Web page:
Sunday, December 2, 2012

Murphy's Law.

It was a day like any other day.
Somewhere in the cosmos, a moon crashed into an ocean.

Three new stars were born, and two old ones flickered out.

A motorcycle hit a tree. A man jumped off of a bridge.

A tanker truck blew up. A baby robin jumped out the nest.

A lady stepped out in front of a bus. Somewhere, twins were born.

The fire trucks were lined up outside of the tenement. A ladder was extended, but it didn’t reach. A young father threw his baby, and then he jumped.

A tree fell in the forest, and it landed on a beaver.

Channel 49 was experiencing technical difficulties.

A clutch of reptilian eggs was laid in the cold, soft mud of autumn.

A bus crashed, a hotel burned, and the young lovers were oblivious.

A piano fell out of a nineteenth story window, and a man quit drinking.

A woman resolved to change, a youth repented, and mothers mourned.

The artist laughed, and no one cared.

I ran out of milk, and so I had to go out.

I stepped out onto the sidewalk, and that’s when everything went black.


I was watching a man in coveralls with a tool belt at his waist.

“Oops! Sorry.” He saw me then. “That’s not quite what I was looking for.”


“I’ll send you right back, if you promise not to tell.”


He stood there expectantly.

We stood on a thin white line. We were hanging in a great, vast void of pitch blackness. It was like a plank, painted white, and it wavered off into forever, a pale, attenuated tendril of something-else, in nowhere-space. The end of it floated around aimlessly, drifting about in little curlicues, as if questioning its own existence.

You could say it took a moment to sink in.

The words of the Beatles went through my head.

“…he’s a real nowhere man…”

All around were the white lines, going off into every which direction. They were all connected by cross-lines at regular intervals, and he had a wrench and he was doing something.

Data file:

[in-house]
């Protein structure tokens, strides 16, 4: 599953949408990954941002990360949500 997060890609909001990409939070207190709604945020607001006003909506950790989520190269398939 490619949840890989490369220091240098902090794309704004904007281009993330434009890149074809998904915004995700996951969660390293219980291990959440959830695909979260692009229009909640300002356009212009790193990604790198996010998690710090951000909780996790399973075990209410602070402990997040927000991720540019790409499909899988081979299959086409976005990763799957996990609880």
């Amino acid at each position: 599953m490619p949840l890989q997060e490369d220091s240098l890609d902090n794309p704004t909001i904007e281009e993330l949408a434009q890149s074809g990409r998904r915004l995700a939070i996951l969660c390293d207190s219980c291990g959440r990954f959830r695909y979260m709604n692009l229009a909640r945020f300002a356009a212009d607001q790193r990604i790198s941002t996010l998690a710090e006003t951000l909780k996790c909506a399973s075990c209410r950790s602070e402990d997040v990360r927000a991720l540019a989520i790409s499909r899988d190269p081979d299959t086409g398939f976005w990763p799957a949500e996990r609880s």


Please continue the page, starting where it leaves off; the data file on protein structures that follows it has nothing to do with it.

One of the adjacent lines dropped away, and the end hung there, limp.

“What are you doing?” I was absolutely astonished. “Who are you?”

“I’m Murphy. I do maintenance.” He ws unfazed. “Are you ready to go yet?”

“No! What is this place?” I asked again. “Where in the hell is this?”

“You mean you don’t know?” He asked the question without any real curiousity.

He was a just a happy little worker.

He didn’t care either way.

“Why did you just disconnect…that thing?”

“I don’t know.” He scratched his belly. “I just do whatever I feel like. Whatever feels right.”

“But why?”

“It’s my job.”

This was the most amazing thing. I’d never heard of anything like this before.

“What’s all this…about?”

“Murphy’s Law.”

“What! Murphy’s Law?”

“Sooner or later, if something can go wrong, it probably will.”

“But why?”

“Well, someone’s got to do it.” Perhaps for the first time he sensed my disapproval.

“But…but…that’s just crazy! Where is this place, really?”

“The only constant in the universe is change.” Then, he reached out and grabbed the end of my line, or whatever. “If it wasn’t for Murphy’s Law, the whole cosmos would grind to a halt. That’s what makes everything go around!”

He did something funny with his tools and he sent me right back here.

And now, of course, I don’t know what the hell to think.

I don’t dare tell anyone, or they’ll send me to the loonie bin for sure.

I don’t know if I’m going crazy or what.

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